It was obvious at first sight that the teak deck was finished, as well as the teak deckhouse and hatches. The maststep was a steel fabrication, long ago rusted out, and caused damage to the forekeel, necessitating its replacement. Although, the hull was smooth and fair, virtually all her original frames were broken somewhere. In addition, they had been socketed into her centerline timbers, so the heels of virtually all but the forward and aft most frames were soft. Because of her extreme shape and heavy ballast, all her original frames had broken and been sistered in the hollow above her ballast for the entire length of her ballast keel. This part of the boat obviously needed a strong, durable repair. 

We decided on a traditional approach to the restoration; a combination of double sawn full length frames with steam bent frames between. In addition, all the frames in the hollow are Live Oak or Locust, adding strength where it’s most needed. Further, a new maststep fabrication will take the loading from the mast. And, a new deck frame and deck will top it off.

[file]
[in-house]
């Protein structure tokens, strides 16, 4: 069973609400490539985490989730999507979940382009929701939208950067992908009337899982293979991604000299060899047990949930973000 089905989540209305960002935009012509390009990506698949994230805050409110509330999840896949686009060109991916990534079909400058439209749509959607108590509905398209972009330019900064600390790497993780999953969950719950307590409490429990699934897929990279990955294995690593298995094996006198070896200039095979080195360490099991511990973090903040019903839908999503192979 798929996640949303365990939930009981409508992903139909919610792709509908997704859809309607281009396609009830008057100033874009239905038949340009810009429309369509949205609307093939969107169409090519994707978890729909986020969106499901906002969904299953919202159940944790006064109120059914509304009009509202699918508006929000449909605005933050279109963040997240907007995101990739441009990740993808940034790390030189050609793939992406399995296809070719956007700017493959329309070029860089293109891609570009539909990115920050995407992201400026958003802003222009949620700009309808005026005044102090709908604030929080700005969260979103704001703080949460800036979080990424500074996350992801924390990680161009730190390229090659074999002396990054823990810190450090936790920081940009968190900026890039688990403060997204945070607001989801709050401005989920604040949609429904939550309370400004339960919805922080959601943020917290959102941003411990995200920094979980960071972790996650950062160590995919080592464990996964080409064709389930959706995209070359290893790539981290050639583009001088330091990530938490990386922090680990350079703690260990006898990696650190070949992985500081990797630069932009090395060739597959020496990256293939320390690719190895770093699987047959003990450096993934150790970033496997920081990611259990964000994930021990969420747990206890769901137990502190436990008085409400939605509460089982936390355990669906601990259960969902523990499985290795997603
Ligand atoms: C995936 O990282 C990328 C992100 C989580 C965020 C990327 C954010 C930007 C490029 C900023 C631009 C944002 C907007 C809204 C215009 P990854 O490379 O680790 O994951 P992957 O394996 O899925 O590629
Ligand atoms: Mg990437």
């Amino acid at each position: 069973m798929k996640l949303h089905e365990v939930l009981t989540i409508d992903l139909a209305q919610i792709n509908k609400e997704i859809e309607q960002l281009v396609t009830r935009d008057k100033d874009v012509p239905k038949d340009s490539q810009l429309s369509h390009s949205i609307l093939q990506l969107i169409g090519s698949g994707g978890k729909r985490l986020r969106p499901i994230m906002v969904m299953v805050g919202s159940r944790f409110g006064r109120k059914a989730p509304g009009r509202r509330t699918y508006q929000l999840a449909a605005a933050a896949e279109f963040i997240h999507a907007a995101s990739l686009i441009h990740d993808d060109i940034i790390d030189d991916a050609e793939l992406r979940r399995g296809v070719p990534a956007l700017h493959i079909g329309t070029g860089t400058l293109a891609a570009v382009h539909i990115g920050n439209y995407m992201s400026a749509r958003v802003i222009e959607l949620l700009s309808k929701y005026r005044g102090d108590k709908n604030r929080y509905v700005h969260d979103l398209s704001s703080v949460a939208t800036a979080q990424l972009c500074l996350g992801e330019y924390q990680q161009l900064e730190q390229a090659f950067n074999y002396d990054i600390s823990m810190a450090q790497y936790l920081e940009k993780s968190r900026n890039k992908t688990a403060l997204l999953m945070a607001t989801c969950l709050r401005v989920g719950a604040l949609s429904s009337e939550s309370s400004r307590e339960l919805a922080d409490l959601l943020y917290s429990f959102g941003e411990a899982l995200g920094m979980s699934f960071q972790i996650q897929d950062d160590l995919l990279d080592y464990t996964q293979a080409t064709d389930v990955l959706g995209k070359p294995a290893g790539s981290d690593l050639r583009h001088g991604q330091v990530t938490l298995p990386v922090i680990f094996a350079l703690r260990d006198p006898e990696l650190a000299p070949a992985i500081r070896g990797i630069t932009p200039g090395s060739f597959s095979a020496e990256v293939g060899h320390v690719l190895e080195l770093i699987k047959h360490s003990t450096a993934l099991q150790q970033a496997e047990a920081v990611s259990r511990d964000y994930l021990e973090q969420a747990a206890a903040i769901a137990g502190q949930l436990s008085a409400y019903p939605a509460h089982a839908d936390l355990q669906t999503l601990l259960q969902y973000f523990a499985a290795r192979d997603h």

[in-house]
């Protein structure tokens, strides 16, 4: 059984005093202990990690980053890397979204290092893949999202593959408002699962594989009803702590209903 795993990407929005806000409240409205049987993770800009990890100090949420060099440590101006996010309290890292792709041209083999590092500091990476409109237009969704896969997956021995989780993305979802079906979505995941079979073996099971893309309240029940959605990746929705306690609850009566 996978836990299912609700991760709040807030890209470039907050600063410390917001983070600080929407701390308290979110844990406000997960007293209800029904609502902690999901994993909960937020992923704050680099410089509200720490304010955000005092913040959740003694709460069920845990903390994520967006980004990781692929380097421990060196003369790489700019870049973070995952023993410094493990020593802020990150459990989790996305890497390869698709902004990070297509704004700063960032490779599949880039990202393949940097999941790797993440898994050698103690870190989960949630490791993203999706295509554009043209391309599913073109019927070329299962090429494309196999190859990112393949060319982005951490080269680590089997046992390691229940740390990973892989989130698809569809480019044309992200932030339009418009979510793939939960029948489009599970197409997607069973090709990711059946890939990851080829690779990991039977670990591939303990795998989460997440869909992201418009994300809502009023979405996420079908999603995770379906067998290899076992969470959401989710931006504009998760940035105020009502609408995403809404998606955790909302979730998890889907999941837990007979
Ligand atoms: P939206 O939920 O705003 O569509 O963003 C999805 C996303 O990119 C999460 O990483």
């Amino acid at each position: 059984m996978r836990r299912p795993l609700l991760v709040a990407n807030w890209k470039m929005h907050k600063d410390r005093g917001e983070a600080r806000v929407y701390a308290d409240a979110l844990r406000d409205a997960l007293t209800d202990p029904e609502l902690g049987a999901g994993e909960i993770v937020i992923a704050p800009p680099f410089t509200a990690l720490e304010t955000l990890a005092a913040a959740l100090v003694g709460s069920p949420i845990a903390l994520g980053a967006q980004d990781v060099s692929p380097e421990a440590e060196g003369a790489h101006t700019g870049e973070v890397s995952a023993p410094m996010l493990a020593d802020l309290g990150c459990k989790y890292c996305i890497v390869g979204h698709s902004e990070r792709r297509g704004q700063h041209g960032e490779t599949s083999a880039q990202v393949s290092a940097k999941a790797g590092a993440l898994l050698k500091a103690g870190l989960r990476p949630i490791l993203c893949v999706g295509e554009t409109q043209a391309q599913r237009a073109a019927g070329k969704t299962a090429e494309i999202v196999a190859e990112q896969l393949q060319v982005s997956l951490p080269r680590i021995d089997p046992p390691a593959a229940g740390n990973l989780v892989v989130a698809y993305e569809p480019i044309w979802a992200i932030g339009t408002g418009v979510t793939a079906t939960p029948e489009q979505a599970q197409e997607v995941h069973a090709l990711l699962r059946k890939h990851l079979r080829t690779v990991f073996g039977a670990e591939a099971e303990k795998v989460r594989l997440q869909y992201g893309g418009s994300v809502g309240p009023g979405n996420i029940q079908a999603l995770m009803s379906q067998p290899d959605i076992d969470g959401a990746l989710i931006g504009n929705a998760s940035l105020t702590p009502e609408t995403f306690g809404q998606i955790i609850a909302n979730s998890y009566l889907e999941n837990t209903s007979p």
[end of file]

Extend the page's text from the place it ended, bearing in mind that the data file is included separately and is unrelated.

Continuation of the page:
Written by Ross Gannon

1261 sail plan.jpg

Bermudian Yawl

LOA: 52’2″ / 15.91m
LWL: 37’0″ / 11.27m
Beam: 11’8″ / 3.59m
Draft: 7’6” / 2.28m
Design Number: 1261
Designer: Sparkman & Stephens
Year Built: 1957
Built By: Cheoy Lee Shipyard, Hong Kong
Hull Material: Wood
Gross Displacement: 38,100 lbs
Ballast: Outside 14,500 lbs – Inside 500 lbs
Sail Area: 1,253 sq ft

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